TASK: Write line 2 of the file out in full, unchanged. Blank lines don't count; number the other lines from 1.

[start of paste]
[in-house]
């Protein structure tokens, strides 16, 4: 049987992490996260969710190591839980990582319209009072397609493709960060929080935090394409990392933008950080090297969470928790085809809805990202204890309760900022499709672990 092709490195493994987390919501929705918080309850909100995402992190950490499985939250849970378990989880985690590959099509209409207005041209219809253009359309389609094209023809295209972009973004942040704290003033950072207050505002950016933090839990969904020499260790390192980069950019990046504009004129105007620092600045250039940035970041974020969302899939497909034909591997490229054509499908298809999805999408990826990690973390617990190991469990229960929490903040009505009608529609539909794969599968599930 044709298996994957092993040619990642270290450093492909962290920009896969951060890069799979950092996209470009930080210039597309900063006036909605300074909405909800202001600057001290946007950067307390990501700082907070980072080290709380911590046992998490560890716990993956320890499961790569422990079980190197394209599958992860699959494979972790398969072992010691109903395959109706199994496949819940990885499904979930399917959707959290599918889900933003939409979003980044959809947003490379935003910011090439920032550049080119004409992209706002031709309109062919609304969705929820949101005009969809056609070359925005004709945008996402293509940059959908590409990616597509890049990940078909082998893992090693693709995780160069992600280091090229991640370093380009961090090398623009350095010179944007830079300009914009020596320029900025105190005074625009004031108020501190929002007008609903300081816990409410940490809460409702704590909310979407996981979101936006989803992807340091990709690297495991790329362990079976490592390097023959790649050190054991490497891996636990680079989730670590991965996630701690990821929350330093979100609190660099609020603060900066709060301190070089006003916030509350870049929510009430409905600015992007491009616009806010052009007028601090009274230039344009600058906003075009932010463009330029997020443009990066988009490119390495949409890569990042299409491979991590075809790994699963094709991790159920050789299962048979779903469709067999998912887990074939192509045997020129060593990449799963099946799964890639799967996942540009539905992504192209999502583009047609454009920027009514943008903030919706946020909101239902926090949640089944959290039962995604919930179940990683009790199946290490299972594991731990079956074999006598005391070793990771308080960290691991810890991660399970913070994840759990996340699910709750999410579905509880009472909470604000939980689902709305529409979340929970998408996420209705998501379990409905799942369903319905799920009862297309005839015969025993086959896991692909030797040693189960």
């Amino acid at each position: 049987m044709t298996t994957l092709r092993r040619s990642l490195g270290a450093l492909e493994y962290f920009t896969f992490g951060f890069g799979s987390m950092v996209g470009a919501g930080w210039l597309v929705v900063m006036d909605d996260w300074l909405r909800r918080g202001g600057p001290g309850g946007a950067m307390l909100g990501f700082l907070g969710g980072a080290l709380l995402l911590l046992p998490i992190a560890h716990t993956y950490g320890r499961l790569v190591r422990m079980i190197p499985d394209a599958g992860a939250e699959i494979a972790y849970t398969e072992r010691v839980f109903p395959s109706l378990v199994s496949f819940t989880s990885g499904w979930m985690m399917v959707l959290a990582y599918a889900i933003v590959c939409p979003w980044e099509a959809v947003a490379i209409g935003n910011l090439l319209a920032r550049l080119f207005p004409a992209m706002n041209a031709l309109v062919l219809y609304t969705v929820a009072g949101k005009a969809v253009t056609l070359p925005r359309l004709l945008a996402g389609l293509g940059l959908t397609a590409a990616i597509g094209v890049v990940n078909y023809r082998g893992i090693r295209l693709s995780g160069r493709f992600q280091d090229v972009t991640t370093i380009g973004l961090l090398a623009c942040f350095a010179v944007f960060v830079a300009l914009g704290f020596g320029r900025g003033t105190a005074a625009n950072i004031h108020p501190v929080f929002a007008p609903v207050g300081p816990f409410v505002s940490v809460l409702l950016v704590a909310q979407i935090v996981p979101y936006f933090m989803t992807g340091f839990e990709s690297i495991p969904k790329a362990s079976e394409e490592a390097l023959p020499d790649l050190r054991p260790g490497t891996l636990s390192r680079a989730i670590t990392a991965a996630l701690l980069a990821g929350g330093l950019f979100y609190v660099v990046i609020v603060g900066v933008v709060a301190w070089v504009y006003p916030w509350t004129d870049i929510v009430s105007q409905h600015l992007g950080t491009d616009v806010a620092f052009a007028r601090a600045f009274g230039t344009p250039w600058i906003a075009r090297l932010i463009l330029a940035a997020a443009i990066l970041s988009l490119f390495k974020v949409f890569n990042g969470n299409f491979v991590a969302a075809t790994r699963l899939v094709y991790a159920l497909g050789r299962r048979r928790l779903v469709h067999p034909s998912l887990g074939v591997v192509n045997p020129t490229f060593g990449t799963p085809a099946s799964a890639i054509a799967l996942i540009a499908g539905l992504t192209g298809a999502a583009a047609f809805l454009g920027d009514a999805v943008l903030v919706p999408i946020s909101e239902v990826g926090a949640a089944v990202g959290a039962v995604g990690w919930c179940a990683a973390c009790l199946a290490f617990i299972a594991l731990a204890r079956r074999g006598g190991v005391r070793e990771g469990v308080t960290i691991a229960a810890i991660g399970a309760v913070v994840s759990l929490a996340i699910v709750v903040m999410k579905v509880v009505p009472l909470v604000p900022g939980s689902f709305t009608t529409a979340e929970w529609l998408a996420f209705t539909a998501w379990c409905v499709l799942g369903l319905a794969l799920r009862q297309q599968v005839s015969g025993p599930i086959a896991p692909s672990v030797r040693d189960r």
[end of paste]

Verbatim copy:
């Protein structure tokens, strides 16, 4: 049987992490996260969710190591839980990582319209009072397609493709960060929080935090394409990392933008950080090297969470928790085809809805990202204890309760900022499709672990 092709490195493994987390919501929705918080309850909100995402992190950490499985939250849970378990989880985690590959099509209409207005041209219809253009359309389609094209023809295209972009973004942040704290003033950072207050505002950016933090839990969904020499260790390192980069950019990046504009004129105007620092600045250039940035970041974020969302899939497909034909591997490229054509499908298809999805999408990826990690973390617990190991469990229960929490903040009505009608529609539909794969599968599930 044709298996994957092993040619990642270290450093492909962290920009896969951060890069799979950092996209470009930080210039597309900063006036909605300074909405909800202001600057001290946007950067307390990501700082907070980072080290709380911590046992998490560890716990993956320890499961790569422990079980190197394209599958992860699959494979972790398969072992010691109903395959109706199994496949819940990885499904979930399917959707959290599918889900933003939409979003980044959809947003490379935003910011090439920032550049080119004409992209706002031709309109062919609304969705929820949101005009969809056609070359925005004709945008996402293509940059959908590409990616597509890049990940078909082998893992090693693709995780160069992600280091090229991640370093380009961090090398623009350095010179944007830079300009914009020596320029900025105190005074625009004031108020501190929002007008609903300081816990409410940490809460409702704590909310979407996981979101936006989803992807340091990709690297495991790329362990079976490592390097023959790649050190054991490497891996636990680079989730670590991965996630701690990821929350330093979100609190660099609020603060900066709060301190070089006003916030509350870049929510009430409905600015992007491009616009806010052009007028601090009274230039344009600058906003075009932010463009330029997020443009990066988009490119390495949409890569990042299409491979991590075809790994699963094709991790159920050789299962048979779903469709067999998912887990074939192509045997020129060593990449799963099946799964890639799967996942540009539905992504192209999502583009047609454009920027009514943008903030919706946020909101239902926090949640089944959290039962995604919930179940990683009790199946290490299972594991731990079956074999006598005391070793990771308080960290691991810890991660399970913070994840759990996340699910709750999410579905509880009472909470604000939980689902709305529409979340929970998408996420209705998501379990409905799942369903319905799920009862297309005839015969025993086959896991692909030797040693189960």